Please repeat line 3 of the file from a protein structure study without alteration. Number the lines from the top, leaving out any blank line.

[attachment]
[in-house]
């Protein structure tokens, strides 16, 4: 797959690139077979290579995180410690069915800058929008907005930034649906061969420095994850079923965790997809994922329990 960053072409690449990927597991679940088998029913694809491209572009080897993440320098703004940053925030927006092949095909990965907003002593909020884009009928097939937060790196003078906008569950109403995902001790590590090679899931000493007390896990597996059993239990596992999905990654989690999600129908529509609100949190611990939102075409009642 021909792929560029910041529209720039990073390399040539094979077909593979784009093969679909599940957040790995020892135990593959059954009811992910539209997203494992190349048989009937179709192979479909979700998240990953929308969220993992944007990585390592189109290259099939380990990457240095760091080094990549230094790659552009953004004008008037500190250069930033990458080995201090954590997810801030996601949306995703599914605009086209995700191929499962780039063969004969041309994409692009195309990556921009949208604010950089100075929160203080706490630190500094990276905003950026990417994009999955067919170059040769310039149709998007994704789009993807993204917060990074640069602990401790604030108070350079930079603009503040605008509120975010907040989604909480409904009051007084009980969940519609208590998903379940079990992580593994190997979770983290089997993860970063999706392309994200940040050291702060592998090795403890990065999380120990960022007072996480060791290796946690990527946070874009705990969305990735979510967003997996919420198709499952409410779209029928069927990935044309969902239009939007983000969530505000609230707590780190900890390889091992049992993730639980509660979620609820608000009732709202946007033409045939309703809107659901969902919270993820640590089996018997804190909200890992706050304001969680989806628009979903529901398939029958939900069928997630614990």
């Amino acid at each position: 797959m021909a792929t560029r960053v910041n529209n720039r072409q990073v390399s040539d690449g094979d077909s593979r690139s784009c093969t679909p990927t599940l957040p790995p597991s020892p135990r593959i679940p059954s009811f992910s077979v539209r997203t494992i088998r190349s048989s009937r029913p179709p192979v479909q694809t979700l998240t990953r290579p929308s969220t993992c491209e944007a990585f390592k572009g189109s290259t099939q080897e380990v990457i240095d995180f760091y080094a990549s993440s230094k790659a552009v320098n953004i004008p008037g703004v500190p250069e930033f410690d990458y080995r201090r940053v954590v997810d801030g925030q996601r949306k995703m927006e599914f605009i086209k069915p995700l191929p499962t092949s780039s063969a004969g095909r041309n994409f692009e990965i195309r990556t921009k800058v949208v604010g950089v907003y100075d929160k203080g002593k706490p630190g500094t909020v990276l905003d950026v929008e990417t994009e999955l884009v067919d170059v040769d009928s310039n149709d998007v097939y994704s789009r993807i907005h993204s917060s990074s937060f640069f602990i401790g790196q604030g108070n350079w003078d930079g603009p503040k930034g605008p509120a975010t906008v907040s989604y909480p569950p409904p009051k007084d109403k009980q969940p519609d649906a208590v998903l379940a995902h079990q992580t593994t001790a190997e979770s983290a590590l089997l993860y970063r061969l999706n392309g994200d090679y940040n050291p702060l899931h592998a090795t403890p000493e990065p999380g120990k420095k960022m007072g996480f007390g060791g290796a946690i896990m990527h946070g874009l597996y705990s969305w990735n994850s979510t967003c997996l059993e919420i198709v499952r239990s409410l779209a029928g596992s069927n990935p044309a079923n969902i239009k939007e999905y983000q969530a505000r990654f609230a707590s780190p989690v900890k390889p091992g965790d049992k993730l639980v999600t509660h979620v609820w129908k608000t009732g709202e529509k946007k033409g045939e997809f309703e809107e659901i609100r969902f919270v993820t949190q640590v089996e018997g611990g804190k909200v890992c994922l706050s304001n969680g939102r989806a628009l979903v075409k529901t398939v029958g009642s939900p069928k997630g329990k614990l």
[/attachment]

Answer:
């Amino acid at each position: 797959m021909a792929t560029r960053v910041n529209n720039r072409q990073v390399s040539d690449g094979d077909s593979r690139s784009c093969t679909p990927t599940l957040p790995p597991s020892p135990r593959i679940p059954s009811f992910s077979v539209r997203t494992i088998r190349s048989s009937r029913p179709p192979v479909q694809t979700l998240t990953r290579p929308s969220t993992c491209e944007a990585f390592k572009g189109s290259t099939q080897e380990v990457i240095d995180f760091y080094a990549s993440s230094k790659a552009v320098n953004i004008p008037g703004v500190p250069e930033f410690d990458y080995r201090r940053v954590v997810d801030g925030q996601r949306k995703m927006e599914f605009i086209k069915p995700l191929p499962t092949s780039s063969a004969g095909r041309n994409f692009e990965i195309r990556t921009k800058v949208v604010g950089v907003y100075d929160k203080g002593k706490p630190g500094t909020v990276l905003d950026v929008e990417t994009e999955l884009v067919d170059v040769d009928s310039n149709d998007v097939y994704s789009r993807i907005h993204s917060s990074s937060f640069f602990i401790g790196q604030g108070n350079w003078d930079g603009p503040k930034g605008p509120a975010t906008v907040s989604y909480p569950p409904p009051k007084d109403k009980q969940p519609d649906a208590v998903l379940a995902h079990q992580t593994t001790a190997e979770s983290a590590l089997l993860y970063r061969l999706n392309g994200d090679y940040n050291p702060l899931h592998a090795t403890p000493e990065p999380g120990k420095k960022m007072g996480f007390g060791g290796a946690i896990m990527h946070g874009l597996y705990s969305w990735n994850s979510t967003c997996l059993e919420i198709v499952r239990s409410l779209a029928g596992s069927n990935p044309a079923n969902i239009k939007e999905y983000q969530a505000r990654f609230a707590s780190p989690v900890k390889p091992g965790d049992k993730l639980v999600t509660h979620v609820w129908k608000t009732g709202e529509k946007k033409g045939e997809f309703e809107e659901i609100r969902f919270v993820t949190q640590v089996e018997g611990g804190k909200v890992c994922l706050s304001n969680g939102r989806a628009l979903v075409k529901t398939v029958g009642s939900p069928k997630g329990k614990l």